When American workers change jobs, an increasing number appear to be leaving their retirement savings intact, according to the Employee Benefit Research Institute (EBRI).
Also, more of those who spent their retirement savings at job change used it to improve or enhance their financial situation, choosing to pay down debt or buy a home, rather than using it for pure consumption.
Using recently released U.S. Census Bureau data, EBRI analyzed the prevalence of how workers take lump-sum distributions from their retirement plans when they change jobs.
“What workers choose to do with their retirement plan assets upon job change can profoundly affect their financial resources in retirement, particularly in the case of younger workers and those with large balances,” says Craig Copeland, senior research associate at EBRI and author of the report.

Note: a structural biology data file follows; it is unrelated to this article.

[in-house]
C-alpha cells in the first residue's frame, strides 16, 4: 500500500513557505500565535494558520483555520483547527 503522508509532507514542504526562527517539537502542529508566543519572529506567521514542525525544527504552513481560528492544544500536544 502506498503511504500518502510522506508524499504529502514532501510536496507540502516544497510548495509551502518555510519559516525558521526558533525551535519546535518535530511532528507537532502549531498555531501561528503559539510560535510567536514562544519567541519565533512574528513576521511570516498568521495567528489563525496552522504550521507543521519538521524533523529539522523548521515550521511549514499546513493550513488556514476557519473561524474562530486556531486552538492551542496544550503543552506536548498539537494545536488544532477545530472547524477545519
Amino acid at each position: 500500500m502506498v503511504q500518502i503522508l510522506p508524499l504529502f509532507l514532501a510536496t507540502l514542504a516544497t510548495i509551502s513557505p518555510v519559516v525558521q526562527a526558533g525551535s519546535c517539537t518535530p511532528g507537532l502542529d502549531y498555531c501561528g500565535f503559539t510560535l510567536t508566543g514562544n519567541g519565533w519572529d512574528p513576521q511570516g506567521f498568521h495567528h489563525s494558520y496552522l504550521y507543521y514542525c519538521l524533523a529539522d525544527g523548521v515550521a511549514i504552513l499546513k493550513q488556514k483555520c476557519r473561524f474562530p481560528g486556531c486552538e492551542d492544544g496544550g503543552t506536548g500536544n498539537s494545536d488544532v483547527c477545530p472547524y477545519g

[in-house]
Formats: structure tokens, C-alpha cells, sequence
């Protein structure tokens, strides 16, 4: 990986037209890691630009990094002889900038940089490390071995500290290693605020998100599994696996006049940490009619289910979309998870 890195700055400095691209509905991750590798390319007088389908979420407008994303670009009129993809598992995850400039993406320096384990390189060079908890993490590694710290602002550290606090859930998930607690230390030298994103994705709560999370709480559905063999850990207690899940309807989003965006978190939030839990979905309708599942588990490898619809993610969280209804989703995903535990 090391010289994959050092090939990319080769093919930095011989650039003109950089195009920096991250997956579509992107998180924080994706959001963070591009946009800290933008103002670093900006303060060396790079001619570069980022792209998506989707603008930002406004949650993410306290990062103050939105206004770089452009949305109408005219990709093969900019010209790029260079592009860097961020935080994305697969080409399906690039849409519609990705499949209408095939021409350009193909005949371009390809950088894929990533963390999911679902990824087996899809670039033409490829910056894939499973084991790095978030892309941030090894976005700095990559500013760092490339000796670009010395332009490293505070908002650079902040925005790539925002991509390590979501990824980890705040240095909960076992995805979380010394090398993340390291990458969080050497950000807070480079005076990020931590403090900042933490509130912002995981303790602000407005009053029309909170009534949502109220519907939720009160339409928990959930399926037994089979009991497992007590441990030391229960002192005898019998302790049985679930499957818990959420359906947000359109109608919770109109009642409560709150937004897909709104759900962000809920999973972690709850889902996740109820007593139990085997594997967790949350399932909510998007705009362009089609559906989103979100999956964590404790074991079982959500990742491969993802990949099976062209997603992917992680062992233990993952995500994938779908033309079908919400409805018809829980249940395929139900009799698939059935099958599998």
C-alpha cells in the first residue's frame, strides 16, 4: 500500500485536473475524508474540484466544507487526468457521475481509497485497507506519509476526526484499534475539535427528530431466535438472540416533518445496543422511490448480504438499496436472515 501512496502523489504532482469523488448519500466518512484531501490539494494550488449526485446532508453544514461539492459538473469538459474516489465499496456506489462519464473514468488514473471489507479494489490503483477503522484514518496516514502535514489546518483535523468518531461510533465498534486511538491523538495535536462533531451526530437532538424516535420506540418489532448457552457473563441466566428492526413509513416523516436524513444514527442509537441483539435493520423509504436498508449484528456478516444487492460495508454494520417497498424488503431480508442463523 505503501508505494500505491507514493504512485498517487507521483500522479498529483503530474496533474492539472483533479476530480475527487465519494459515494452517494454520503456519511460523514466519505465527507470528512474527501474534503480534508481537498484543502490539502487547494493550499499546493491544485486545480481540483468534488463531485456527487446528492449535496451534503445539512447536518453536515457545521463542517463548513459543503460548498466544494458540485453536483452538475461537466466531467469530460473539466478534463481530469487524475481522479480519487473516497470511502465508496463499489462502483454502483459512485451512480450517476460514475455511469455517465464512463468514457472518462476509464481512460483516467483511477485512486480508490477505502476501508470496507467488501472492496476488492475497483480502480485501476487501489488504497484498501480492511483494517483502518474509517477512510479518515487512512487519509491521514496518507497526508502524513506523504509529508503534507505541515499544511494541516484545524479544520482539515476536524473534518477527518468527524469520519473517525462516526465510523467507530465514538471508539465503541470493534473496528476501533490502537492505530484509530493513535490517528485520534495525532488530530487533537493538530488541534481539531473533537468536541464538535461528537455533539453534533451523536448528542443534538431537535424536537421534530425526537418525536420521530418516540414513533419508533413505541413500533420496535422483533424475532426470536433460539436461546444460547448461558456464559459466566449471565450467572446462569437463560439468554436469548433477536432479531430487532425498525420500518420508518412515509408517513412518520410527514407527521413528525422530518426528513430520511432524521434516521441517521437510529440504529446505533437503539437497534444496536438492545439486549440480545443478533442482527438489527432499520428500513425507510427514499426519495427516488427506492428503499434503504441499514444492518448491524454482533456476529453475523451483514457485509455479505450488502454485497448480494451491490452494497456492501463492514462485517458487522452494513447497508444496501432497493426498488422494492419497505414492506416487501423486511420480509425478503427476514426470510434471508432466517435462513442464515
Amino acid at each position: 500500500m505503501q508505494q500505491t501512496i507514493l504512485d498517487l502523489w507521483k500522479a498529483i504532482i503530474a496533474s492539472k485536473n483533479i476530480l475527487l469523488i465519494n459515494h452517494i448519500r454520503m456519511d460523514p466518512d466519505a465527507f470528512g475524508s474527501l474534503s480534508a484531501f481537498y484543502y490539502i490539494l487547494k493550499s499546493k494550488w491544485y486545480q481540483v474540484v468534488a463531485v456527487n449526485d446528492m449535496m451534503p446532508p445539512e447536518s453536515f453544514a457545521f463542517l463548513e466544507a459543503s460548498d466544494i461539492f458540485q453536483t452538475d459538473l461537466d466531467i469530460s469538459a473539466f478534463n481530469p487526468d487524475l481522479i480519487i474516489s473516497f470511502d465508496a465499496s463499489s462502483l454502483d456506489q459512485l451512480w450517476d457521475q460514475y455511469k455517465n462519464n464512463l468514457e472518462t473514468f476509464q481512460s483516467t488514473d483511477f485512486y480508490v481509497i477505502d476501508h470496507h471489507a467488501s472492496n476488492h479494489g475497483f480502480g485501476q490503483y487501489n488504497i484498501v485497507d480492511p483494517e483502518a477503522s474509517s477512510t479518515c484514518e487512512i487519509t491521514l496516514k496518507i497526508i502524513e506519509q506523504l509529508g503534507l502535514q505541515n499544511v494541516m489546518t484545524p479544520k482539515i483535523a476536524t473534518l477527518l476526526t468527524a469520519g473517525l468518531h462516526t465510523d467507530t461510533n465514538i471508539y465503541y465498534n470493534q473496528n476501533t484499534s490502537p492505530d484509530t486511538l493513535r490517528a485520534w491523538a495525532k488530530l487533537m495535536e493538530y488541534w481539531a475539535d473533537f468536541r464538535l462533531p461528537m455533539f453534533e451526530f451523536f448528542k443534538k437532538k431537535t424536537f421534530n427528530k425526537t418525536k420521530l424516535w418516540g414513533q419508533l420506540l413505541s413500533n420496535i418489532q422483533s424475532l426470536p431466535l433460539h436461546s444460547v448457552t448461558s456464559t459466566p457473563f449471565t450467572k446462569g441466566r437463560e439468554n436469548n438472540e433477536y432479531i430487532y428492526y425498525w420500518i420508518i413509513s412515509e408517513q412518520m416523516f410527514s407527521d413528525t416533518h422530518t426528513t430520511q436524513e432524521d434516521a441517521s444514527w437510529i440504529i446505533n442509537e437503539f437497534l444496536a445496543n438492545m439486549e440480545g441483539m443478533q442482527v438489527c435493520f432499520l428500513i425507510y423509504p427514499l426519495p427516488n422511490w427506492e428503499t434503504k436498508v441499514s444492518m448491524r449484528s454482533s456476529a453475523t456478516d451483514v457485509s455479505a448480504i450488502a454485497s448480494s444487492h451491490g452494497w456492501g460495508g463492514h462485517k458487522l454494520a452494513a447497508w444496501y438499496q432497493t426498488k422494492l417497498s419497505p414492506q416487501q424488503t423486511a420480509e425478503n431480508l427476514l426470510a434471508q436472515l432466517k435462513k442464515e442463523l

EBRI notes that the percentage of lump-sum recipients who used the entire amount of their most recent distribution for tax-qualified savings has increased sharply since 1993; more than 45.2% of those who received their most recent distribution through 2012 did so, compared with 35.4% of those who received their most recent distribution in 1998 and 19.3% through 1993.
Furthermore, just 7.5% of recipients whose most recently received distribution through 2012 was spent entirely on consumption, compared with 15.1% for those who received a distribution through 2003 and 22.7% through 1993.